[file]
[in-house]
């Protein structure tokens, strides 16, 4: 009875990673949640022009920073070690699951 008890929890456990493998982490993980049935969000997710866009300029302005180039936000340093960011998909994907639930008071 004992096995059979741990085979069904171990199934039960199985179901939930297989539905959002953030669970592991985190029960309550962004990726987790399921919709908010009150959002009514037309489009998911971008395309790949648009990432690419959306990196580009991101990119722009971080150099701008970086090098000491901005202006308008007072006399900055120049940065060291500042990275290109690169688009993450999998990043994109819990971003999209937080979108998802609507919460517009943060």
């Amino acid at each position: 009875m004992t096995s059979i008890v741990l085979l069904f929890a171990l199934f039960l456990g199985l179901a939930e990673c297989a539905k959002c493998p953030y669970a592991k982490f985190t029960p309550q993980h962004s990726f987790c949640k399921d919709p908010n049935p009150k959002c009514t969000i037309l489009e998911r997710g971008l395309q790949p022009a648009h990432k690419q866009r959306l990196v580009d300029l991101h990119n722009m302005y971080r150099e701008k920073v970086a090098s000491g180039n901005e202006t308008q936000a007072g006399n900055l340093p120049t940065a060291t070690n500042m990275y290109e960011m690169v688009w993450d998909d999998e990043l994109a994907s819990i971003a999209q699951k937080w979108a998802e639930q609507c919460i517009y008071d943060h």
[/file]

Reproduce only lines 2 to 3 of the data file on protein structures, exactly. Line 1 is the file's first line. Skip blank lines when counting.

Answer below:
């Protein structure tokens, strides 16, 4: 009875990673949640022009920073070690699951 008890929890456990493998982490993980049935969000997710866009300029302005180039936000340093960011998909994907639930008071 004992096995059979741990085979069904171990199934039960199985179901939930297989539905959002953030669970592991985190029960309550962004990726987790399921919709908010009150959002009514037309489009998911971008395309790949648009990432690419959306990196580009991101990119722009971080150099701008970086090098000491901005202006308008007072006399900055120049940065060291500042990275290109690169688009993450999998990043994109819990971003999209937080979108998802609507919460517009943060």
């Amino acid at each position: 009875m004992t096995s059979i008890v741990l085979l069904f929890a171990l199934f039960l456990g199985l179901a939930e990673c297989a539905k959002c493998p953030y669970a592991k982490f985190t029960p309550q993980h962004s990726f987790c949640k399921d919709p908010n049935p009150k959002c009514t969000i037309l489009e998911r997710g971008l395309q790949p022009a648009h990432k690419q866009r959306l990196v580009d300029l991101h990119n722009m302005y971080r150099e701008k920073v970086a090098s000491g180039n901005e202006t308008q936000a007072g006399n900055l340093p120049t940065a060291t070690n500042m990275y290109e960011m690169v688009w993450d998909d999998e990043l994109a994907s819990i971003a999209q699951k937080w979108a998802e639930q609507c919460i517009y008071d943060h």